TAMPA — Two local Big Brothers Big Sisters agencies are merging and, as of Jan. 1, will combine to mentor about 3,350 children from Polk County to Pinellas, from Hillsborough County to Citrus.
The nonprofit organizations, which have served their respective communities for nearly half a century, are familiar with each other, having previously collaborated on projects.
Stephen Koch, CEO of Big Brothers Big Sisters of Tampa Bay is now the CEO for the agency that stretches north to Citrus County.
He and Susan Rolston, former CEO of the Pinellas Big Brothers Big Sisters who retired this month, worked closely making the merger a reality.
The Pinellas agency had an operating budget of more than $2.4 million, and the budget for the Tampa agency was over $2.2 million.
“My journey with Big Brothers Big Sisters began 13 years ago and it’s wonderful to leave this legacy,” Rolston said in a statement.
“It’s something we’ve considered for years and now the timing is right to move forward as one agency.”
Koch is a lawyer who has been involved with Big Brothers Big Sisters for 20 years, beginning as a volunteer.
“As a consolidated agency, we will be much better positioned to provide a Big Brother or a Big Sister to the more than 1,000 children currently on our waiting list,” he said in a statement. “This is our primary focus.”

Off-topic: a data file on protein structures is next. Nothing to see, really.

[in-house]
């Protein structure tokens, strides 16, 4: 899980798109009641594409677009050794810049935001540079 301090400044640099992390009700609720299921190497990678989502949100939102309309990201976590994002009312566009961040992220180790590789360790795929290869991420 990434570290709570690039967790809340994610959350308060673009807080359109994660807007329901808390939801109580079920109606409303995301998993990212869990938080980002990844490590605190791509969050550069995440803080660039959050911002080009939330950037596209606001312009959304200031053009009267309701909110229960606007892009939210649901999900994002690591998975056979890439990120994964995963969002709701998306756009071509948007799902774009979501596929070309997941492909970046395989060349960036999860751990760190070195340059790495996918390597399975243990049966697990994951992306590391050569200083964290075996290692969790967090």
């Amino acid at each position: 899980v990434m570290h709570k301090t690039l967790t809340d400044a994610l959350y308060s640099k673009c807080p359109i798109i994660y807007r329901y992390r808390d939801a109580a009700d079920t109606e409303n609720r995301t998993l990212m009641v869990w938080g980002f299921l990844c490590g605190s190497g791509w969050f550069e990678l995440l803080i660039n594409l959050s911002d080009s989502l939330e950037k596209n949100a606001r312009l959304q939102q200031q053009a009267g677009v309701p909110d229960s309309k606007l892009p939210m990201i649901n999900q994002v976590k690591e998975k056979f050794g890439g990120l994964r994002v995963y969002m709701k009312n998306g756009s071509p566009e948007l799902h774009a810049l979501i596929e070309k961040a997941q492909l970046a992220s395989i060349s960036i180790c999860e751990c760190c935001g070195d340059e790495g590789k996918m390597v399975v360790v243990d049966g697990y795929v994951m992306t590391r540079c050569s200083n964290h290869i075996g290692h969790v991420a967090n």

Agency spokeswoman De Anna Ward said donors want to give to a single agency.
“We’ve had donors say they thought we were one agency anyway,” she said.
Revenue comes solely from donations and grants.
“Donors want to help kids in their own community. This increased focus is letting people know about the need, and that will increase funding,” Ward said.
The merged agency will be called Big Brothers Big Sisters of Tampa Bay and serve children in Hillsborough, Pinellas, Pasco, Polk, Citrus, Hernando and Sumter counties, with offices in Tampa, St. Petersburg and Lakeland.
The executive team includes newly hired Pat Craven, who will serve as the regional director in Pinellas County as well as being the primary fund-raiser.
Big Brothers Big Sisters programs pair youth with screened volunteer mentors and monitors the one-to-one mentoring matches from beginning to end.
The goal is improved school performance, increased high school graduation rates and keeping kids out of trouble.